The storm caused by the European Debt Crisis has loomed like a dark cloud over much of the world. But certain sectors of the economy, the transport manufacturing industry in particular, have weathered the turbulent markets. It is the rise in purchasing manager indexes for the United Kingdom, Switzerland, China, India, and Australia, coupled with the decrease in Germany's unemployment that make economists suggest a boom in the export of cars and machinery for the coming year.
With increased purchases of transport goods, manufacturers will increase their production to keep up with demand. They must, therefore, invest in fixed asset (like machines and equipment) which is good for long-term economic growth. Implications of growth in manufacturing have indeed given the golden touch to many countries and industries.
In India, the fiscal policy of the country's central bank has been of much concern after a sharp decline in industrial manufacturing output in October. But with India’s manufacturing industry rebounding after a month, fears that borrowing hindered development in the industrial sector were put to rest. Healthy domestic economies, such as India’s, attract international firms seeking industrial investment opportunities.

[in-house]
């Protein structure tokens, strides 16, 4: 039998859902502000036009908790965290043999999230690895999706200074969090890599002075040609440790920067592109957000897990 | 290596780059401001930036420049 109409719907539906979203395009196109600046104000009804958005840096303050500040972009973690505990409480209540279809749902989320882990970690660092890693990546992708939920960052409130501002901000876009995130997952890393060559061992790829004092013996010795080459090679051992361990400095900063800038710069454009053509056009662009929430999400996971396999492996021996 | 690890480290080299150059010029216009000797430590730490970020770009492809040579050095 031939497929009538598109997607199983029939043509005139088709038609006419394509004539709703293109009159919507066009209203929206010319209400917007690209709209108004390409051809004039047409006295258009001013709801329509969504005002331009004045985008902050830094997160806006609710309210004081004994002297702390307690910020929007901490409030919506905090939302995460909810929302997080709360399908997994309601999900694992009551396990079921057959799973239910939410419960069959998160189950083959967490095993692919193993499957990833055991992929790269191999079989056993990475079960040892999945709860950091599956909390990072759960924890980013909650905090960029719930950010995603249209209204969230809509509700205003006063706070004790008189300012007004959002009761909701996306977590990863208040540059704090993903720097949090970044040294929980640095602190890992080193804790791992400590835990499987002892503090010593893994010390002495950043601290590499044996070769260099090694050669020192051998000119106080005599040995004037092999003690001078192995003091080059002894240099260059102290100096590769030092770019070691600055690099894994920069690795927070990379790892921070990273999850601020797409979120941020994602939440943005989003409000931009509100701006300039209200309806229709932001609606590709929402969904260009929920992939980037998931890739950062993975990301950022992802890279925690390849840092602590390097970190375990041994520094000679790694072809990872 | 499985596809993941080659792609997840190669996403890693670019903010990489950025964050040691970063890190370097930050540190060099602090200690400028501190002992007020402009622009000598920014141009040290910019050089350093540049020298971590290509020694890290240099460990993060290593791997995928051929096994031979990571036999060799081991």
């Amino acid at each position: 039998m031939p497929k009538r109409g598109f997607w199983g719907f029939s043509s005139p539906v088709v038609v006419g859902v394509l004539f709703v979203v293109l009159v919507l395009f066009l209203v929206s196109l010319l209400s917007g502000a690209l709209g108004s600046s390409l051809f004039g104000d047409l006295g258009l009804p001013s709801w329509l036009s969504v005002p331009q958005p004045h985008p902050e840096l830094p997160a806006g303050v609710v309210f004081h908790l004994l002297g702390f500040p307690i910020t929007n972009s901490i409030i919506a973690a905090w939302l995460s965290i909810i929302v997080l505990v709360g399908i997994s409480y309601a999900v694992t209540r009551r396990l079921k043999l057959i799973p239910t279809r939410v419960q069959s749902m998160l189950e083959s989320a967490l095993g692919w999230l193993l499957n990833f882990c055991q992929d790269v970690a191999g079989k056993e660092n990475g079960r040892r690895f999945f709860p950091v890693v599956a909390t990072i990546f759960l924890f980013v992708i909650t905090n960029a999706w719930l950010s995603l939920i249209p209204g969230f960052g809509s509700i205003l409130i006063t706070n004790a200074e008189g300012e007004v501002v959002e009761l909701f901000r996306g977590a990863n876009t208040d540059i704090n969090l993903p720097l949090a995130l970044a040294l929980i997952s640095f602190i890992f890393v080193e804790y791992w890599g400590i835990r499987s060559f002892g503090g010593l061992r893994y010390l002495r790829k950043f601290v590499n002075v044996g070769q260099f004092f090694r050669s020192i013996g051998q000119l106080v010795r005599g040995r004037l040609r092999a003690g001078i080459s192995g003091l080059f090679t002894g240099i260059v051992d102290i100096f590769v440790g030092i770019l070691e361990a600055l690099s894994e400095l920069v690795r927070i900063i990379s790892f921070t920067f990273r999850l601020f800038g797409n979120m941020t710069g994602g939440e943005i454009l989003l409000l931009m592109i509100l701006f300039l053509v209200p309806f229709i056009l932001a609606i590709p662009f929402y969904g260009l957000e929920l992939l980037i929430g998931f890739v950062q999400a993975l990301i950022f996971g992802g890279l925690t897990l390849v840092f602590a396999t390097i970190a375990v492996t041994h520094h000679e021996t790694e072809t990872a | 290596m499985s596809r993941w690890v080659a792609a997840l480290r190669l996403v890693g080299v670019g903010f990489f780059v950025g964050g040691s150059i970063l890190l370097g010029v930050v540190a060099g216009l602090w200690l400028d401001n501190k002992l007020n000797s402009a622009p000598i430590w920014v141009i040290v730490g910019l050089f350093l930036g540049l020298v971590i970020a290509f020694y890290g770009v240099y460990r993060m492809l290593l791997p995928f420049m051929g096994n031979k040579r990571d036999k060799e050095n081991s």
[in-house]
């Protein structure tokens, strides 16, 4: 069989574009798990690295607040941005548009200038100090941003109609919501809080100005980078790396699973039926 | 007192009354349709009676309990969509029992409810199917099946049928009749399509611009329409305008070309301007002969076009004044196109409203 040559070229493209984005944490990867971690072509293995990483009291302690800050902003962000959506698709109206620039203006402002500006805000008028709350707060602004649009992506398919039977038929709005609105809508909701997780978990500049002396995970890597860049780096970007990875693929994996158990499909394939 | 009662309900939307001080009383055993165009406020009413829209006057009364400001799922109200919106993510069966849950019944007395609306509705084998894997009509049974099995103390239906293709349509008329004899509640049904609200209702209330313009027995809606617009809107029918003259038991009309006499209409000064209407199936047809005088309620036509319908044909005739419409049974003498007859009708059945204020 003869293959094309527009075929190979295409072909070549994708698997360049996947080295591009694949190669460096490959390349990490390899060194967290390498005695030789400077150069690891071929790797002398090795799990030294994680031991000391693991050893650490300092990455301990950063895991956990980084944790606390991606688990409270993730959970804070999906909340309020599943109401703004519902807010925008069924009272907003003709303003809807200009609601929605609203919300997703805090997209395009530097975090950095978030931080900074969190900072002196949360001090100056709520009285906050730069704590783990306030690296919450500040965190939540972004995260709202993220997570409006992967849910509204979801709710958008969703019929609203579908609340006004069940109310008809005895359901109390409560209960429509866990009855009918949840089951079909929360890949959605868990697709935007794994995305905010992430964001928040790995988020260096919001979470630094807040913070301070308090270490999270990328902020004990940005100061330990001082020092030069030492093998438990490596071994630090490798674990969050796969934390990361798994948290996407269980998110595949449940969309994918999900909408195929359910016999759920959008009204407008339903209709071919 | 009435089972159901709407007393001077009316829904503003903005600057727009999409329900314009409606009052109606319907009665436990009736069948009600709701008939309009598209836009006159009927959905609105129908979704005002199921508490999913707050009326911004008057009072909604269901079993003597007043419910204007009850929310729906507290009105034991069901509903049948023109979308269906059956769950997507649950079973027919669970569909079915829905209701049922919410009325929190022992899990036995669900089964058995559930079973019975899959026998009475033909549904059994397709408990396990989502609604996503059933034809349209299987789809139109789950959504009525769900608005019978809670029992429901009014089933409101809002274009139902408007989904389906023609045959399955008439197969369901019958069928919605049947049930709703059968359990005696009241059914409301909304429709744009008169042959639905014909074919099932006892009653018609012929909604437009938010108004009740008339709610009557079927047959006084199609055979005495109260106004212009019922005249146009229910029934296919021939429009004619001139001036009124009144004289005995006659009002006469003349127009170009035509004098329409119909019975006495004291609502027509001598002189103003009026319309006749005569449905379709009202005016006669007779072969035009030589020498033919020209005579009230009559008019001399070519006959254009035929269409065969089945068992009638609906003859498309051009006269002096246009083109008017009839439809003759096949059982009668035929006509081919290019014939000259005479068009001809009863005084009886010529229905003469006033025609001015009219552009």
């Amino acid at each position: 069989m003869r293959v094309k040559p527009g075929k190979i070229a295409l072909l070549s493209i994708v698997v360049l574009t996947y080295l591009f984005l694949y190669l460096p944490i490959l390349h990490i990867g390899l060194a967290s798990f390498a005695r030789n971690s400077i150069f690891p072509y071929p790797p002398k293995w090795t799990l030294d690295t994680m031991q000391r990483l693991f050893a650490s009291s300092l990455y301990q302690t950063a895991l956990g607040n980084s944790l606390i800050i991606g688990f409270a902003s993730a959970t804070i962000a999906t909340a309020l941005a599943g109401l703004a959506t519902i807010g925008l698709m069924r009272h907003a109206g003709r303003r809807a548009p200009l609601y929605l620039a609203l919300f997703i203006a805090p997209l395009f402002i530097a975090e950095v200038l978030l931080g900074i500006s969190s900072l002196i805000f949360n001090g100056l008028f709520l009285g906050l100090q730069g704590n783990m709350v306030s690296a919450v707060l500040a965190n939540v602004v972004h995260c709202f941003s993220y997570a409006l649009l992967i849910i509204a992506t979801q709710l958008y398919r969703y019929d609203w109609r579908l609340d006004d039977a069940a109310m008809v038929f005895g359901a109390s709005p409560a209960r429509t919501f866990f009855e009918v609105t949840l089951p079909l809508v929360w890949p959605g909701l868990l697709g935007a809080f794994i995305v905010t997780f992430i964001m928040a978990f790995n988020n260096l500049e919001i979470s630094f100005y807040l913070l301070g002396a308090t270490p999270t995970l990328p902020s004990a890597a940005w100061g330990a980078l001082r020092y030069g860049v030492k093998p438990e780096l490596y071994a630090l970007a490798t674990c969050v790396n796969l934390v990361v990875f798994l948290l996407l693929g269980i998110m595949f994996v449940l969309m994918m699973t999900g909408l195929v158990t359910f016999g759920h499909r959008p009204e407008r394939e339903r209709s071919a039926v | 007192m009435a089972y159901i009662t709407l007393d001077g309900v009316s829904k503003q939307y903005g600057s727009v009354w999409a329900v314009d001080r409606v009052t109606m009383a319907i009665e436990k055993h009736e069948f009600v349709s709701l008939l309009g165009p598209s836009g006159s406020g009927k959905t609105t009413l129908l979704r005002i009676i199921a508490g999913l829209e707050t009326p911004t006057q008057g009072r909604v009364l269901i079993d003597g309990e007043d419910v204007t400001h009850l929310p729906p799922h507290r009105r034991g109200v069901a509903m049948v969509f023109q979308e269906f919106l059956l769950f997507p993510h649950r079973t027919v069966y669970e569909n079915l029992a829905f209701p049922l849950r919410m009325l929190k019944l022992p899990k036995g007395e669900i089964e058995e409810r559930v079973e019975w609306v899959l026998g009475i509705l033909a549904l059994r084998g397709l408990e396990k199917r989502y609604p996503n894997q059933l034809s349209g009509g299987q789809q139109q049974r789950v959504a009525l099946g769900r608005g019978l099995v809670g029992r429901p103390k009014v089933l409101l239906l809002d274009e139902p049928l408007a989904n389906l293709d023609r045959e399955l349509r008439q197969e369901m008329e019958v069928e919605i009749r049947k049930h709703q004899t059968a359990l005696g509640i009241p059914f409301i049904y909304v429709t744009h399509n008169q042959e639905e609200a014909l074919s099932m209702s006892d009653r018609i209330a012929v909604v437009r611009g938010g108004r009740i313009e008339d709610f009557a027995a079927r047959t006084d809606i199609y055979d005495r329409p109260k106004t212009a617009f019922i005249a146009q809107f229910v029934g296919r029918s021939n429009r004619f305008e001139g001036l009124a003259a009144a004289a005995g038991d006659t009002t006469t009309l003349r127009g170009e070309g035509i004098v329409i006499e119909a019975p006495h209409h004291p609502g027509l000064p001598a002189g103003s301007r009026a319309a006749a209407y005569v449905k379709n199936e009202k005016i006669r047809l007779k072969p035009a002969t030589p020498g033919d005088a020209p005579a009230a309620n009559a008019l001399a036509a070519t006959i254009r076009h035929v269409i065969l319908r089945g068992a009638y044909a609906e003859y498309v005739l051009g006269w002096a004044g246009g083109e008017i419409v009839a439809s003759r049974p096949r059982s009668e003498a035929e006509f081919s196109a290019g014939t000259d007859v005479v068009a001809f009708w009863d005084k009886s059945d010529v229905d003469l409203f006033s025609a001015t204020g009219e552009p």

Most of the corporations that invested heavily in manufacturing have been Asian countries. Seizing the opportunity to expand their trade influence, these companies have not only boosted the demand for emerging-market assets, but also advanced their nation’s currency. Singapore’s dollar, which has gained value despite government reports of economic shrinkage, and India’s rupee, which climbed as domestic inflation rose, have defied expectations due to global investment in their respective regions. The Chinese yuan, especially, has increased its global reach by strengthening 0.4 percent, proving the manufacturing industry resilient to Europe’s debt woes.